Friday, November 10, 2017

Melanoma patients continuing Nivo after having adverse reactions to the ipi/nivo combo??? Yes, you can!

Though management can be tricky, docs have been saying from some time that folks CAN tolerate anti-PD-1 if you have previously had adverse reactions to ipi or a pre-existing autoimmune process.

Here's a report from ASCO 2016: Anti-PD-1 therapy in patients with advanced melanoma and preexisting autoimmune disorders (AD) or major toxicity with ipilimumab (IPI).

And another post that includes several sources from this year:  Patients with preexisting immune disease, melanoma, and treatment with Anti-PD-1? Yes, this can be done. Yes, autoimmune flares should be treated with immunosuppressive therapy while on immunotherapy. And YES!!!! These patients can still attain a response!

Now there's this:

Safety of resuming anti-PD-1 in patients with immune-related adverse events (irAEs) during combined anti-CTLA-4 and anti-PD1 in metastatic melanoma. Pollack, Betof, Dearden, et al.  Ann Oncol. 2017 Oct 11.

Combined CTLA-4 and PD-1 blockade induces high rates of immune-related adverse events (irAEs). The safety of resuming anti-PD-1 in patients who discontinue combination therapy due to irAEs is not known.
We assessed patients who experienced clinically significant irAEs from combined CTLA-4 and PD-1 blockade leading to treatment discontinuation at four academic centers. We assessed the safety of resuming anti-PD-1 in terms of recurrent and distinct irAEs.

Eighty patients discontinued combination therapy due to irAEs, including colitis (41%), hepatitis (36%), and pneumonitis (4%). Of these, 96% received corticosteroids, and 21% received additional immunosuppression (e.g. infliximab). All were rechallenged with anti-PD-1, and 14 (18%) had recurrent irAEs at a median of 14 days after therapy resumption (6 grade 1-2, 7 grade 3-4, 1 grade 5 Stevens-Johnson Syndrome). Colitis was less likely to recur than other irAEs (6% vs. 28%). Clinically significant but distinct toxicities occurred in an additional 17 (21%) patients (11 grade 1-2, 6 grade 3-4). Duration of steroid taper, severity of initial irAEs, and use of additional immunosuppressants did not predict for toxicity on rechallenge, although patients remaining on steroid therapy at anti-PD-1 resumption had higher rates of toxicities (55% vs. 31%).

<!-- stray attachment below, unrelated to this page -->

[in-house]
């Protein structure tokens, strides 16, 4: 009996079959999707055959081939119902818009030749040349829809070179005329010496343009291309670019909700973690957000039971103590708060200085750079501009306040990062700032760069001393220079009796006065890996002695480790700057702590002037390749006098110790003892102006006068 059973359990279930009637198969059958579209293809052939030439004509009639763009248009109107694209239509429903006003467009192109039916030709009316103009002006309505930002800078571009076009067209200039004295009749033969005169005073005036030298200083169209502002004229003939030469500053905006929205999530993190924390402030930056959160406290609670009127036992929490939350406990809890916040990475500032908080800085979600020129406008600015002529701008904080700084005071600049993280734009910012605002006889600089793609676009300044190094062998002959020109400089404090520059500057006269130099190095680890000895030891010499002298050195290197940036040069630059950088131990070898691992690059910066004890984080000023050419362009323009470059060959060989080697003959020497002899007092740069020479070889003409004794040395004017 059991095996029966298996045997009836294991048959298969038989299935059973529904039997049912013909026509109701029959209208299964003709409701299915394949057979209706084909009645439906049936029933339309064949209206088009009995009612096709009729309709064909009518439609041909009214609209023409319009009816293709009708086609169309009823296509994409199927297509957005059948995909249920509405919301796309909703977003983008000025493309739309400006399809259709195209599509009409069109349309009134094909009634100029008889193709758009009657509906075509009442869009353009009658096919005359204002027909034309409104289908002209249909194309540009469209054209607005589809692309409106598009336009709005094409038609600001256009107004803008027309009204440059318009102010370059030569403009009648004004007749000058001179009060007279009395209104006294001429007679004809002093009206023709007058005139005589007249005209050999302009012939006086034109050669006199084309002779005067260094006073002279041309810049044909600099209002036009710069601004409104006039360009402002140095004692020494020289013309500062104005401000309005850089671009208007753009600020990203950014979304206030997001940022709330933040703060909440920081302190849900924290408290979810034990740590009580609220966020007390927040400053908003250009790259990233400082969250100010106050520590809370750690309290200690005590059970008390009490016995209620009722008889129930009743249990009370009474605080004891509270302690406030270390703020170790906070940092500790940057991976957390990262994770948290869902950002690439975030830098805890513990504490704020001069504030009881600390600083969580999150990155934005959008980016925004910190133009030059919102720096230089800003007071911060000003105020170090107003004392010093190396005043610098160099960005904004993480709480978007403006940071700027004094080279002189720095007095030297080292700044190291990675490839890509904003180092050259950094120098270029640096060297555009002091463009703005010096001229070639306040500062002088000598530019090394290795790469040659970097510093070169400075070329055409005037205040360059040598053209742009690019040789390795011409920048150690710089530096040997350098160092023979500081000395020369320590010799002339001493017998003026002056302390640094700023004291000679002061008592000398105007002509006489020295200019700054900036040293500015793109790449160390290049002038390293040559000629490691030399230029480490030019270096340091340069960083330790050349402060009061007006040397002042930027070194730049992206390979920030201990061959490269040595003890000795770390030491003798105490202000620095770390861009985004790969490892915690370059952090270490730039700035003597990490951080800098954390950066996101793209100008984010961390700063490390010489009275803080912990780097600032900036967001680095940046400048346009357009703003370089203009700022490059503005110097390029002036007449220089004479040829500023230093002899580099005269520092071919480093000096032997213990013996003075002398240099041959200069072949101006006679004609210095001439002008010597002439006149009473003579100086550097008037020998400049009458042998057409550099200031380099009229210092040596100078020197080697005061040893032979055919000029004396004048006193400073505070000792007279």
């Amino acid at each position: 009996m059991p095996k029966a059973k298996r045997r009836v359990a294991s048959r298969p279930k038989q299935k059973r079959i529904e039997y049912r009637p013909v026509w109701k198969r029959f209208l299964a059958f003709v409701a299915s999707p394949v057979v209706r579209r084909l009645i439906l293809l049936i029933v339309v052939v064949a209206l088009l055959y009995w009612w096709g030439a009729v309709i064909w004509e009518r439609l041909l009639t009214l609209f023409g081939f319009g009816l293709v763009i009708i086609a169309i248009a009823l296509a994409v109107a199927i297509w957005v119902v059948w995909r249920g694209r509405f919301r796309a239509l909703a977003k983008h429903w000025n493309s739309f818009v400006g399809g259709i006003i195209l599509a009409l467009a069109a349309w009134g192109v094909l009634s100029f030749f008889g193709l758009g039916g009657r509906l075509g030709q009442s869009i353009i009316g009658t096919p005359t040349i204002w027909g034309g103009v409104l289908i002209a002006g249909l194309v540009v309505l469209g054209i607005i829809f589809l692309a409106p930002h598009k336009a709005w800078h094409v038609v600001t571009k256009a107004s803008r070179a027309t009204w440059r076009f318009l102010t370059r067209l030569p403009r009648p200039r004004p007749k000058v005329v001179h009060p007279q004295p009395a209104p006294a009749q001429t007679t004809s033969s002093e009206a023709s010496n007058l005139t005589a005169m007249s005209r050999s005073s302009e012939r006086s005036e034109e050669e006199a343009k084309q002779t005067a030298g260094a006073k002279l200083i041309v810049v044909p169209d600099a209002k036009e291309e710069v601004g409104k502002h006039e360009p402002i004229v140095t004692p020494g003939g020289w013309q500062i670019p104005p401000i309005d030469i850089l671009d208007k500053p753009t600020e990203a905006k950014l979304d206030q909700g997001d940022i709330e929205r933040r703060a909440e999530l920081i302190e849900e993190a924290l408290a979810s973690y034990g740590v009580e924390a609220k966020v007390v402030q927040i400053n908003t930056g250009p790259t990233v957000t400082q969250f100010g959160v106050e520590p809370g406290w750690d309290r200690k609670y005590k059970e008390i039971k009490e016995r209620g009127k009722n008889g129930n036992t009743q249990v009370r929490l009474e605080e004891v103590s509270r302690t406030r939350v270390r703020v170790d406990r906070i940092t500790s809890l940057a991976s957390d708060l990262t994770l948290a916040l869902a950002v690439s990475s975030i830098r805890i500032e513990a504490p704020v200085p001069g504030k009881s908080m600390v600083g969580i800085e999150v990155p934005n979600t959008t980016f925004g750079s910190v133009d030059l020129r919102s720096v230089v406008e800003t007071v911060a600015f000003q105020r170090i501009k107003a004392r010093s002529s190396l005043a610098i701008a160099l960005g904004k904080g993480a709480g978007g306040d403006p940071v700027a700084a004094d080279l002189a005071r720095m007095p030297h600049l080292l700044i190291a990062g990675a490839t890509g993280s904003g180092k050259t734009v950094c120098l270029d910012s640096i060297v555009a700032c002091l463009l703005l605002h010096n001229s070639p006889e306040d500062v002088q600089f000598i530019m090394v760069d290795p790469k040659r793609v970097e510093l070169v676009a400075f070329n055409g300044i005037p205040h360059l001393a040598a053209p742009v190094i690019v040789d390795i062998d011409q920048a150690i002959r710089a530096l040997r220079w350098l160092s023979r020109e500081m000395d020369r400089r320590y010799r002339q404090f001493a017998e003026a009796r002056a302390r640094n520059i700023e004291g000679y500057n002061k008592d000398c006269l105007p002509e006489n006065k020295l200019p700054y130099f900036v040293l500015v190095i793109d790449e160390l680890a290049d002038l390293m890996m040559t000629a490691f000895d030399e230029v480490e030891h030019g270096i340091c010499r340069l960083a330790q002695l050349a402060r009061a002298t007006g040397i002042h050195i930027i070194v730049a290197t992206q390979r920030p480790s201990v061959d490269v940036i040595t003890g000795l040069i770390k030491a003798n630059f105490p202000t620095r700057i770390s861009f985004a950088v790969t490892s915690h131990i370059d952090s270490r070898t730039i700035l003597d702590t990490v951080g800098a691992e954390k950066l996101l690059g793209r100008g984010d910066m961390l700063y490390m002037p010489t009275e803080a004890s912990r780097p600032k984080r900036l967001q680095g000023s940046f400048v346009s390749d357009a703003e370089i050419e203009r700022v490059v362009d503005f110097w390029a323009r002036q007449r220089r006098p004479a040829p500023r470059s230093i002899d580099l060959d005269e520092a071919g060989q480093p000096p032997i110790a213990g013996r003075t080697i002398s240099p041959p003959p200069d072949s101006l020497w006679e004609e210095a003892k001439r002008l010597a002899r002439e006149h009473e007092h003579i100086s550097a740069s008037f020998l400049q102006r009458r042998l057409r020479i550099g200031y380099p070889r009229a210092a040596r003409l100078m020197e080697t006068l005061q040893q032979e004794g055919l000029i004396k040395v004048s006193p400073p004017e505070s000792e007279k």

Patients who discontinued CTLA-4/PD-1 blockade for severe irAEs had relatively high rates of recurrent or distinct toxicities with anti-PD-1 resumption. However, many patients, particularly with combination-induced colitis, tolerated anti-PD-1 rechallenge well, and this approach can be considered in select patients.

Clearly, not a walk in the park for some...but a return to nivo alone after a reaction to the ipi/nivo combo proved doable for about 60% of these patients with significant reactions requiring immunosuppression therapy for their side effects!  

Take care ratties!!  It's a tough world at NIMH!!!! - c

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